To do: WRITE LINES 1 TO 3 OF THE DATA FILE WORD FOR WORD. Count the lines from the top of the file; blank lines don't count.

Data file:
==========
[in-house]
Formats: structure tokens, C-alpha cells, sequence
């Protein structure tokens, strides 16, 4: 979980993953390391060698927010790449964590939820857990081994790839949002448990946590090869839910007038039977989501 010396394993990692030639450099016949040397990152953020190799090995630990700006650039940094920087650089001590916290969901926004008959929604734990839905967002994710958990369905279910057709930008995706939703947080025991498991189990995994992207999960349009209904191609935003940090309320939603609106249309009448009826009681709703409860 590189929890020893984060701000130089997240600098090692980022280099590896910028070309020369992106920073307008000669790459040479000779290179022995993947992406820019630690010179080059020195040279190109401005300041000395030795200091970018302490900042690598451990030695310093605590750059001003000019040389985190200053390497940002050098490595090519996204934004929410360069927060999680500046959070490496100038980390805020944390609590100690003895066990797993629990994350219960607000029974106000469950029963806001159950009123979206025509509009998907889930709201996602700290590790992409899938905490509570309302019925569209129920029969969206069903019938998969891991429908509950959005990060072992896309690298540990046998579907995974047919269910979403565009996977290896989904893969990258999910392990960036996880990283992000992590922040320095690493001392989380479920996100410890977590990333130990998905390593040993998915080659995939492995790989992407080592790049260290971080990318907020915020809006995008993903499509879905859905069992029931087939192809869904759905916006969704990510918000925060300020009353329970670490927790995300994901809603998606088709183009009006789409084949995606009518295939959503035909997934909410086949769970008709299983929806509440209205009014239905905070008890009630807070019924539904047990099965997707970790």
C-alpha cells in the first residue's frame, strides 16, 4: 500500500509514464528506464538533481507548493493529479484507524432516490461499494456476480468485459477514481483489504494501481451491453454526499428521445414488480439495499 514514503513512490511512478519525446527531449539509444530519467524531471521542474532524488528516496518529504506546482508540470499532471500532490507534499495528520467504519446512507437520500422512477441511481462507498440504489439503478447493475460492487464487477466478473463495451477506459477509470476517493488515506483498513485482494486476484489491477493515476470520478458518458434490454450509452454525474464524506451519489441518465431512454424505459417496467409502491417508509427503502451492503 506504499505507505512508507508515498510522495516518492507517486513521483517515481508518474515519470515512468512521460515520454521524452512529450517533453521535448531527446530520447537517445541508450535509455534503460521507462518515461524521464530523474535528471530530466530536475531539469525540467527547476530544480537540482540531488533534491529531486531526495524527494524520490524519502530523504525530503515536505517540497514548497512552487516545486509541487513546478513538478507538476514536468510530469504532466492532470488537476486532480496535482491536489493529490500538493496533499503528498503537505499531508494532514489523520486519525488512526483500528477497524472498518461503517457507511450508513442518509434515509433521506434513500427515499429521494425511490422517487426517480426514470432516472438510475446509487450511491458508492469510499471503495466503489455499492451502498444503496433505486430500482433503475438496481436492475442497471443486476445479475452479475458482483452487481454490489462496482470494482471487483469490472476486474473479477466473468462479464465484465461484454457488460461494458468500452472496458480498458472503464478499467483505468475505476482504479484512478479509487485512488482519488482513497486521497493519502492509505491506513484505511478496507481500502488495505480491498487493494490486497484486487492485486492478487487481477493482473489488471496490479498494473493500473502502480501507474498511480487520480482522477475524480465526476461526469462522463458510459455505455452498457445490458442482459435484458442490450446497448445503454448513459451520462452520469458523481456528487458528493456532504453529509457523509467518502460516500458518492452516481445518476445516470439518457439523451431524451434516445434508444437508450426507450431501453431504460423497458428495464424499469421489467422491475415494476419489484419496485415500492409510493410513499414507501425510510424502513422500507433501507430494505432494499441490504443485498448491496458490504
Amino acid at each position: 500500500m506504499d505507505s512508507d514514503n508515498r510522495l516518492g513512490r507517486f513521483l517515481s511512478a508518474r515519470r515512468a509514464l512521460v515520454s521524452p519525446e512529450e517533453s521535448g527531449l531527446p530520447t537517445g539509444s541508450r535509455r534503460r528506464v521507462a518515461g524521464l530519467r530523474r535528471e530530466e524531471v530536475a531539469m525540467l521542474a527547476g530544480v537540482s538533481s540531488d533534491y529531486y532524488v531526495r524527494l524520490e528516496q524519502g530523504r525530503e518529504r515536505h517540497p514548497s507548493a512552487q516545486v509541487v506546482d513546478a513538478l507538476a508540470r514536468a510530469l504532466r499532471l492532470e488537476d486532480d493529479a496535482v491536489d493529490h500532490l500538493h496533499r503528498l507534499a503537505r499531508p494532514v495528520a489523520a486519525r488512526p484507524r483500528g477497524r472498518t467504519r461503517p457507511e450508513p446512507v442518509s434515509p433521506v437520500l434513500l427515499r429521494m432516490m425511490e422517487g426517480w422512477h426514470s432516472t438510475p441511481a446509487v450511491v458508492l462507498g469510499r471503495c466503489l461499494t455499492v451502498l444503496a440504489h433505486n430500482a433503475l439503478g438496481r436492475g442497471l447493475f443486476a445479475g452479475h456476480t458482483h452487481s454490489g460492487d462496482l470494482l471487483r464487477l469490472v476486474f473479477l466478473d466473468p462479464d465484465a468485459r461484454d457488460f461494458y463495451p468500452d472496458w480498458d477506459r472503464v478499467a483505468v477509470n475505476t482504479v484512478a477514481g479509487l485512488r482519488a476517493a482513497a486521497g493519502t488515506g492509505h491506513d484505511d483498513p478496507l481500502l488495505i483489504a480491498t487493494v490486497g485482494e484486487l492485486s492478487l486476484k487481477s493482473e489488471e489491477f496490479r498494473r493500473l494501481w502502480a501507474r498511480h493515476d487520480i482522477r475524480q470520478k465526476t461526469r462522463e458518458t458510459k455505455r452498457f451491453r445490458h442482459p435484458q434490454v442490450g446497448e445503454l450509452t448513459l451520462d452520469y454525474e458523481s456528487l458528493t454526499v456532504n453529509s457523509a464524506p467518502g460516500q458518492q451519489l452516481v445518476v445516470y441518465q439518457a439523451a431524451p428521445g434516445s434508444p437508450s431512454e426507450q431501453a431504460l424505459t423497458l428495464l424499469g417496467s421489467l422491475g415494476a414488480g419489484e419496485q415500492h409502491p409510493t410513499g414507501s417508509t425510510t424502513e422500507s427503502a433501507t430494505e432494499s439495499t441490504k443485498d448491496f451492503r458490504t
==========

[in-house]
Formats: structure tokens, C-alpha cells, sequence
């Protein structure tokens, strides 16, 4: 979980993953390391060698927010790449964590939820857990081994790839949002448990946590090869839910007038039977989501 010396394993990692030639450099016949040397990152953020190799090995630990700006650039940094920087650089001590916290969901926004008959929604734990839905967002994710958990369905279910057709930008995706939703947080025991498991189990995994992207999960349009209904191609935003940090309320939603609106249309009448009826009681709703409860 590189929890020893984060701000130089997240600098090692980022280099590896910028070309020369992106920073307008000669790459040479000779290179022995993947992406820019630690010179080059020195040279190109401005300041000395030795200091970018302490900042690598451990030695310093605590750059001003000019040389985190200053390497940002050098490595090519996204934004929410360069927060999680500046959070490496100038980390805020944390609590100690003895066990797993629990994350219960607000029974106000469950029963806001159950009123979206025509509009998907889930709201996602700290590790992409899938905490509570309302019925569209129920029969969206069903019938998969891991429908509950959005990060072992896309690298540990046998579907995974047919269910979403565009996977290896989904893969990258999910392990960036996880990283992000992590922040320095690493001392989380479920996100410890977590990333130990998905390593040993998915080659995939492995790989992407080592790049260290971080990318907020915020809006995008993903499509879905859905069992029931087939192809869904759905916006969704990510918000925060300020009353329970670490927790995300994901809603998606088709183009009006789409084949995606009518295939959503035909997934909410086949769970008709299983929806509440209205009014239905905070008890009630807070019924539904047990099965997707970790």